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Memorandum for the President
May 24, 1943 [Washington, D.C.]
Subject: Ammunition for captured German weapons.
It appears from General Eisenhower’s reports that there probably will not be ammunition in sufficient quantities for most of the weapon types captured, but we have not yet sufficient details to make a definite statement.1
General Somervell informs me that there is ample capacity available to manufacture such ammunition as may be required for these German guns. He has radioed General Eisenhower to send us samples of what is required along with an experienced officer, in order that we may make a prompt start towards the provision of the necessary ammunition.
Document Copy Text Source: Records of the War Department General and Special Staffs (RG 165), Records of the Office of the Chief of Staff (OCS), 471 [5-22-43], National Archives and Records Administration, College Park, Maryland.
Document Format: Typed memorandum.
1. “The matter of making fullest use of captured material for equipping French units, particularly those destined for defense of North Africa, has been under study for a month.” Eisenhower had cabled to Marshall on May 18. His office would keep the War Department informed as inventories were prepared. “A word of warning against becoming too hopeful is necessary because of the amount of reserves that must be piled up for each item issued since future manufacture cannot provide replacements. For example, in high velocity antiaircraft guns frequent replacements of tubes requires the issue of only a small portion of the total number available.” (Papers of DDE, 2: 1145.)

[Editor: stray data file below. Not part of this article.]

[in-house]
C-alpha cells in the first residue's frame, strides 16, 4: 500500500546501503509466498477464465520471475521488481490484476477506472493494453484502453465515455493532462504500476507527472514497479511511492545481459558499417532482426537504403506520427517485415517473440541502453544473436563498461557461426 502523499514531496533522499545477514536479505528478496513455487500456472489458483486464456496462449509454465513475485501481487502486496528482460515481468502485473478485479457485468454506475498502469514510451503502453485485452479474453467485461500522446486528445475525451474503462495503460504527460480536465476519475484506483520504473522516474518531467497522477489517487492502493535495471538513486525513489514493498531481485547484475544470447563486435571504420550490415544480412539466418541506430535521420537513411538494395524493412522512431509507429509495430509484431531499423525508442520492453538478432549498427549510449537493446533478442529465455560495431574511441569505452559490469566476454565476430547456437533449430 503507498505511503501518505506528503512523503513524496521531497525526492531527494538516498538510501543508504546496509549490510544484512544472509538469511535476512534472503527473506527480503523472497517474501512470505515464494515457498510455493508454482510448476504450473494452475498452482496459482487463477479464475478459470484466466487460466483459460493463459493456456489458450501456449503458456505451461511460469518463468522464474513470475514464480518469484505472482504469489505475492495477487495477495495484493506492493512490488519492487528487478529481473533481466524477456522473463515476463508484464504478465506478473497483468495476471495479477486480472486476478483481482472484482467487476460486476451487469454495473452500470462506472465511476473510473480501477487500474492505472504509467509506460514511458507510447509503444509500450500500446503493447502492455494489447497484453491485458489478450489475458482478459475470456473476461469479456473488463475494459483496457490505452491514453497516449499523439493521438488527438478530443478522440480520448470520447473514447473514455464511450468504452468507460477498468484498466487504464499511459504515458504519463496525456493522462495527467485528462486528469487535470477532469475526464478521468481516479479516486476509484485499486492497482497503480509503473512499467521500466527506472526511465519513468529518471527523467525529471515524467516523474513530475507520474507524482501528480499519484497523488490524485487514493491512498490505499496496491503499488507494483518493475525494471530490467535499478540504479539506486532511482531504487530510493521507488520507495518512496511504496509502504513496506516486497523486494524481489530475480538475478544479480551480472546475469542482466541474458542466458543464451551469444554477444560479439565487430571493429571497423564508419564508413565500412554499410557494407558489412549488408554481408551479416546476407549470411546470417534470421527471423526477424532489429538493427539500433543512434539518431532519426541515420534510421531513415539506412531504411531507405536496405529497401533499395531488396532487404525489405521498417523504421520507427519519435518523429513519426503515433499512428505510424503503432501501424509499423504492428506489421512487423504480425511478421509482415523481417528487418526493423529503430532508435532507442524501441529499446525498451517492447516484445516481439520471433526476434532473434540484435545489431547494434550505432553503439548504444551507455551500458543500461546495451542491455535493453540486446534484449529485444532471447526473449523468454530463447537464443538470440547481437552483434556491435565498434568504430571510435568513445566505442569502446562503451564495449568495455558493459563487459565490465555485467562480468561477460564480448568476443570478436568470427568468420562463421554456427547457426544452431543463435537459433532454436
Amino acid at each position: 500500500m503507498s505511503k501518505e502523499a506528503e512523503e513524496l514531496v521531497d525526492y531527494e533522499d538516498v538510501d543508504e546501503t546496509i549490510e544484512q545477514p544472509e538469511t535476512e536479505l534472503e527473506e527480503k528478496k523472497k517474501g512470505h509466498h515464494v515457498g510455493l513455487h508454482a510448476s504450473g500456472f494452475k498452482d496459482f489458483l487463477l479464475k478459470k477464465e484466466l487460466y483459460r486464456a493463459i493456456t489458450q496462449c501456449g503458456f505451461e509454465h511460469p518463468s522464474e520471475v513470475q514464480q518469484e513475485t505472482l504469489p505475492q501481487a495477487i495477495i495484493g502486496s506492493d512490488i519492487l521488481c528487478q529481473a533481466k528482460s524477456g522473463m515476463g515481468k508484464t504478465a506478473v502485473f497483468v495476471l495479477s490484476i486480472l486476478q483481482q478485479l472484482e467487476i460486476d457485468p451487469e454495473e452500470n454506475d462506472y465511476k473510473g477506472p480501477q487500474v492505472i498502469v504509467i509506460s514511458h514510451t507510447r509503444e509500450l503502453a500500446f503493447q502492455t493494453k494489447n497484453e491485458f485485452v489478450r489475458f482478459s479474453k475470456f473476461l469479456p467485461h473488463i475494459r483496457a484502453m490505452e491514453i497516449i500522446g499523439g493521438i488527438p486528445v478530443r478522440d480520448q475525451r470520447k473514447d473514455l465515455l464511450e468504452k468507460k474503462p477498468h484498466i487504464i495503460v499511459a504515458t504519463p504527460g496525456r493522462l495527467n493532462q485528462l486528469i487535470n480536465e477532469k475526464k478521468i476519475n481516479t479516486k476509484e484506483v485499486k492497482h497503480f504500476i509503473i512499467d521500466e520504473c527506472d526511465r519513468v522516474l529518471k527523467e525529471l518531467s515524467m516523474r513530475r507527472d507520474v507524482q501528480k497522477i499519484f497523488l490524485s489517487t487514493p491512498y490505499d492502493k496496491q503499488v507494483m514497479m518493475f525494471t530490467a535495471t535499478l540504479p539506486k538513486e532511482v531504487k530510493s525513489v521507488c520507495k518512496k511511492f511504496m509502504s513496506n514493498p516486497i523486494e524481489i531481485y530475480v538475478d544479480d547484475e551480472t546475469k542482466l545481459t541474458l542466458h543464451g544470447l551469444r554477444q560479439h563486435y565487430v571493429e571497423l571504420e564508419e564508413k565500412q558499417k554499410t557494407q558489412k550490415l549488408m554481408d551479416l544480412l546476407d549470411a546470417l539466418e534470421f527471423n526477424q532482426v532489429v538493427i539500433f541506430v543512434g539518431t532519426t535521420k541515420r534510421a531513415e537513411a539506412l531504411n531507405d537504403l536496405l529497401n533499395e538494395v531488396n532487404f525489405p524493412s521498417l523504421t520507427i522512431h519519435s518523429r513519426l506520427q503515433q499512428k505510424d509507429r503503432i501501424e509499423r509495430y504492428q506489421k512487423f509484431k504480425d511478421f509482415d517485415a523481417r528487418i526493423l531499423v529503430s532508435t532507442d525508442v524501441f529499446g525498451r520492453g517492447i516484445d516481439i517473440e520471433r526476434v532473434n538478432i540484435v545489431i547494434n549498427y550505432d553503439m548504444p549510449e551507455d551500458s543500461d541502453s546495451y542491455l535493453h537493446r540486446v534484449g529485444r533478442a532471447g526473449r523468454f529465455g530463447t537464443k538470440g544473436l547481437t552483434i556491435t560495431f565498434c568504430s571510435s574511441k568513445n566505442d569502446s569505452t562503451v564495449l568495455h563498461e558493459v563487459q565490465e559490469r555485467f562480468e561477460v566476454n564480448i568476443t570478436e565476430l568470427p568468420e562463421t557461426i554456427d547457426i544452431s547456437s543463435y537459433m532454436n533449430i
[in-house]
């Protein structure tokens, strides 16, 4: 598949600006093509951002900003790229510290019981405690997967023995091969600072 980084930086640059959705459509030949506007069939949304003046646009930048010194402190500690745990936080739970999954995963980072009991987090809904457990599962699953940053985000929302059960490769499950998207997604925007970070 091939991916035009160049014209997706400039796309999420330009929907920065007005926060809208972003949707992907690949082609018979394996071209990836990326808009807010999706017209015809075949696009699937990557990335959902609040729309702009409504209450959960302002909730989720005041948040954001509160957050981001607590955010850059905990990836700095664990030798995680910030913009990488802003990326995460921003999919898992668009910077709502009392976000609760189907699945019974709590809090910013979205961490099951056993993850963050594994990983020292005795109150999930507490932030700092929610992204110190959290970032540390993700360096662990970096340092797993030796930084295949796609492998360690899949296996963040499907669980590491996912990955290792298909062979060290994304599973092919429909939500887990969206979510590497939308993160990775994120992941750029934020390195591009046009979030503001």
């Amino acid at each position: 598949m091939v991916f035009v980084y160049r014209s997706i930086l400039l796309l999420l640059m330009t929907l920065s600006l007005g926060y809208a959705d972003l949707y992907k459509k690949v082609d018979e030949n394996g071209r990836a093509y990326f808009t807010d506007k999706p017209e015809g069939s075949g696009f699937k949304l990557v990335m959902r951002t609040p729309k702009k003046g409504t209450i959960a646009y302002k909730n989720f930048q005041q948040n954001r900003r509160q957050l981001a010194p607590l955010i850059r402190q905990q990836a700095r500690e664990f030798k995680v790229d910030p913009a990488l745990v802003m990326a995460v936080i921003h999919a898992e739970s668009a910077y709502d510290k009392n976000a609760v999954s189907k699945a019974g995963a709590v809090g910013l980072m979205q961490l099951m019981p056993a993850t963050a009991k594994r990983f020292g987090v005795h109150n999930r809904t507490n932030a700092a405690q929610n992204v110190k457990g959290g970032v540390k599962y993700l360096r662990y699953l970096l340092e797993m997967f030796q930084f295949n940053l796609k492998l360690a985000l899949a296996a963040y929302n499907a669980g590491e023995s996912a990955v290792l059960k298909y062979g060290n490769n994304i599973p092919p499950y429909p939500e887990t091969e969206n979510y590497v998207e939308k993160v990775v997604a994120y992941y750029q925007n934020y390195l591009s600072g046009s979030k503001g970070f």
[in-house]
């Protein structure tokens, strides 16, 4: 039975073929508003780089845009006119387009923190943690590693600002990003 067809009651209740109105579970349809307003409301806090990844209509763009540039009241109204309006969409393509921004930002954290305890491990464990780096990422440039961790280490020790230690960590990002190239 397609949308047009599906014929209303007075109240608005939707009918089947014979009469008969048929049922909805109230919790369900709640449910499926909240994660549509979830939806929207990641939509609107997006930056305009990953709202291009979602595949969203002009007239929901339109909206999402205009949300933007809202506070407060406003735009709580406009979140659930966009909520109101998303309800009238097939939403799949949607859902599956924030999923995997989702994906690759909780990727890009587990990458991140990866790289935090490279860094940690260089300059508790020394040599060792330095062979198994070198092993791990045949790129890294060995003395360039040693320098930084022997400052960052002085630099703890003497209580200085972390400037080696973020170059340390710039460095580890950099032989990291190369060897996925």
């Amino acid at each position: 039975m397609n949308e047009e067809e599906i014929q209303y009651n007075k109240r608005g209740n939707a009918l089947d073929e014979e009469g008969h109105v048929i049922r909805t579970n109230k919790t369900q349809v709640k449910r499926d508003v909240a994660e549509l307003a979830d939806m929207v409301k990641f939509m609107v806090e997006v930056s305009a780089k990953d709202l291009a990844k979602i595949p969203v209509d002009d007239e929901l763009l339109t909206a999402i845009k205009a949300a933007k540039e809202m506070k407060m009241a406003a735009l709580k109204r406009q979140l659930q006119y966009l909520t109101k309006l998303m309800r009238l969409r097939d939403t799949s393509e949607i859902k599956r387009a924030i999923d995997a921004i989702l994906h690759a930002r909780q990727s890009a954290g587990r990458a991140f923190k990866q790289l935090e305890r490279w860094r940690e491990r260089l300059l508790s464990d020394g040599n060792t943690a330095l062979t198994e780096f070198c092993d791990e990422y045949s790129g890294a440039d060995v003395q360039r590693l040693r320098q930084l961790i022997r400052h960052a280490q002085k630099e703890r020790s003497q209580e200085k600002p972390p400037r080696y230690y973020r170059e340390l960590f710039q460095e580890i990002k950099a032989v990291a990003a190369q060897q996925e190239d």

Recommended Citation: ThePapers of George Catlett Marshall, ed.Larry I. Bland and Sharon Ritenour Stevens(Lexington, Va.: The George C. Marshall Foundation, 1981- ). Electronic version based on The Papers of George Catlett Marshall, vol. 3, “The Right Man for the Job,” December 7, 1941-May 31, 1943 (Baltimore and London: The Johns Hopkins University Press, 1991), p. 699.